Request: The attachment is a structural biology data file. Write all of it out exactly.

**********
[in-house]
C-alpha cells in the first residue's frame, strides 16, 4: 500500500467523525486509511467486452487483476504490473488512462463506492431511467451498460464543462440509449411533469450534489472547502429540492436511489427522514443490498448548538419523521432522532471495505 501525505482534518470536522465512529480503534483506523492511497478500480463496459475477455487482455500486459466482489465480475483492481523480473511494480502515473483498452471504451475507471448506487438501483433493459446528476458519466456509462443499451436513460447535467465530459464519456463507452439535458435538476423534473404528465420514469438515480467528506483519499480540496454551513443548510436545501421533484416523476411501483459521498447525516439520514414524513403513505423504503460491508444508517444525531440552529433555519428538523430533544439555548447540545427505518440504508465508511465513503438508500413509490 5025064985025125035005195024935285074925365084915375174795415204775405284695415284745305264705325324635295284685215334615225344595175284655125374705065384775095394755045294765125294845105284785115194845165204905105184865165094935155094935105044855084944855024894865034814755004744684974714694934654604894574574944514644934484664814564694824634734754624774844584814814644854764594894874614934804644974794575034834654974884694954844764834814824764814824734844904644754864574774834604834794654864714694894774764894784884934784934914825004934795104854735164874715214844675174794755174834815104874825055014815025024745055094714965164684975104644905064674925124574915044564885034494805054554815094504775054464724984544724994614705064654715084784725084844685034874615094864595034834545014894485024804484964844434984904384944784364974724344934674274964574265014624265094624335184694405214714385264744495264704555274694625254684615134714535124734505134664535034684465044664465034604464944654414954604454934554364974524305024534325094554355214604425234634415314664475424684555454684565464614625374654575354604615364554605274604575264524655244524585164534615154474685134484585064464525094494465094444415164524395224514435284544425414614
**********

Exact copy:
[in-house]
C-alpha cells in the first residue's frame, strides 16, 4: 500500500467523525486509511467486452487483476504490473488512462463506492431511467451498460464543462440509449411533469450534489472547502429540492436511489427522514443490498448548538419523521432522532471495505 501525505482534518470536522465512529480503534483506523492511497478500480463496459475477455487482455500486459466482489465480475483492481523480473511494480502515473483498452471504451475507471448506487438501483433493459446528476458519466456509462443499451436513460447535467465530459464519456463507452439535458435538476423534473404528465420514469438515480467528506483519499480540496454551513443548510436545501421533484416523476411501483459521498447525516439520514414524513403513505423504503460491508444508517444525531440552529433555519428538523430533544439555548447540545427505518440504508465508511465513503438508500413509490 5025064985025125035005195024935285074925365084915375174795415204775405284695415284745305264705325324635295284685215334615225344595175284655125374705065384775095394755045294765125294845105284785115194845165204905105184865165094935155094935105044855084944855024894865034814755004744684974714694934654604894574574944514644934484664814564694824634734754624774844584814814644854764594894874614934804644974794575034834654974884694954844764834814824764814824734844904644754864574774834604834794654864714694894774764894784884934784934914825004934795104854735164874715214844675174794755174834815104874825055014815025024745055094714965164684975104644905064674925124574915044564885034494805054554815094504775054464724984544724994614705064654715084784725084844685034874615094864595034834545014894485024804484964844434984904384944784364974724344934674274964574265014624265094624335184694405214714385264744495264704555274694625254684615134714535124734505134664535034684465044664465034604464944654414954604454934554364974524305024534325094554355214604425234634415314664475424684555454684565464614625374654575354604615364554605274604575264524655244524585164534615154474685134484585064464525094494465094444415164524395224514435284544425414614